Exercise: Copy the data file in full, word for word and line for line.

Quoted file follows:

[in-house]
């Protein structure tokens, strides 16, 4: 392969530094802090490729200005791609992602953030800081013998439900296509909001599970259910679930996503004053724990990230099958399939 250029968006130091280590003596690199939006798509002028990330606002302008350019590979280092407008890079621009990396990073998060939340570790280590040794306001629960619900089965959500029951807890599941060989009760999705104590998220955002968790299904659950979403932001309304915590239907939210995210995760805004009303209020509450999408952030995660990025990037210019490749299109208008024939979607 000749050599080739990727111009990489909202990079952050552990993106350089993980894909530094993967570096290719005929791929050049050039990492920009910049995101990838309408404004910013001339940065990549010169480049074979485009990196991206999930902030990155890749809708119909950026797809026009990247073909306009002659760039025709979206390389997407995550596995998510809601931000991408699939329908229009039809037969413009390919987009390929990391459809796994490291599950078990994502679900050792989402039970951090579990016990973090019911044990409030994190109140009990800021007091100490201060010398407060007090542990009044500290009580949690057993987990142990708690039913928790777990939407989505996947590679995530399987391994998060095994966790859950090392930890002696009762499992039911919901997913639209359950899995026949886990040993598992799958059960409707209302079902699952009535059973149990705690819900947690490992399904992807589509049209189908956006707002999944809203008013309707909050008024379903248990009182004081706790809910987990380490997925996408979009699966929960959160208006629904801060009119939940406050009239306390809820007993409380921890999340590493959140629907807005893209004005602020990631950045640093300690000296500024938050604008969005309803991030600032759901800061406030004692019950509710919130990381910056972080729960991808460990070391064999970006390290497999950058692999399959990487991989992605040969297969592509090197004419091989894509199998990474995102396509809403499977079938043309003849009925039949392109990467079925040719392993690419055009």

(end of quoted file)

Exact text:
[in-house]
């Protein structure tokens, strides 16, 4: 392969530094802090490729200005791609992602953030800081013998439900296509909001599970259910679930996503004053724990990230099958399939 250029968006130091280590003596690199939006798509002028990330606002302008350019590979280092407008890079621009990396990073998060939340570790280590040794306001629960619900089965959500029951807890599941060989009760999705104590998220955002968790299904659950979403932001309304915590239907939210995210995760805004009303209020509450999408952030995660990025990037210019490749299109208008024939979607 000749050599080739990727111009990489909202990079952050552990993106350089993980894909530094993967570096290719005929791929050049050039990492920009910049995101990838309408404004910013001339940065990549010169480049074979485009990196991206999930902030990155890749809708119909950026797809026009990247073909306009002659760039025709979206390389997407995550596995998510809601931000991408699939329908229009039809037969413009390919987009390929990391459809796994490291599950078990994502679900050792989402039970951090579990016990973090019911044990409030994190109140009990800021007091100490201060010398407060007090542990009044500290009580949690057993987990142990708690039913928790777990939407989505996947590679995530399987391994998060095994966790859950090392930890002696009762499992039911919901997913639209359950899995026949886990040993598992799958059960409707209302079902699952009535059973149990705690819900947690490992399904992807589509049209189908956006707002999944809203008013309707909050008024379903248990009182004081706790809910987990380490997925996408979009699966929960959160208006629904801060009119939940406050009239306390809820007993409380921890999340590493959140629907807005893209004005602020990631950045640093300690000296500024938050604008969005309803991030600032759901800061406030004692019950509710919130990381910056972080729960991808460990070391064999970006390290497999950058692999399959990487991989992605040969297969592509090197004419091989894509199998990474995102396509809403499977079938043309003849009925039949392109990467079925040719392993690419055009």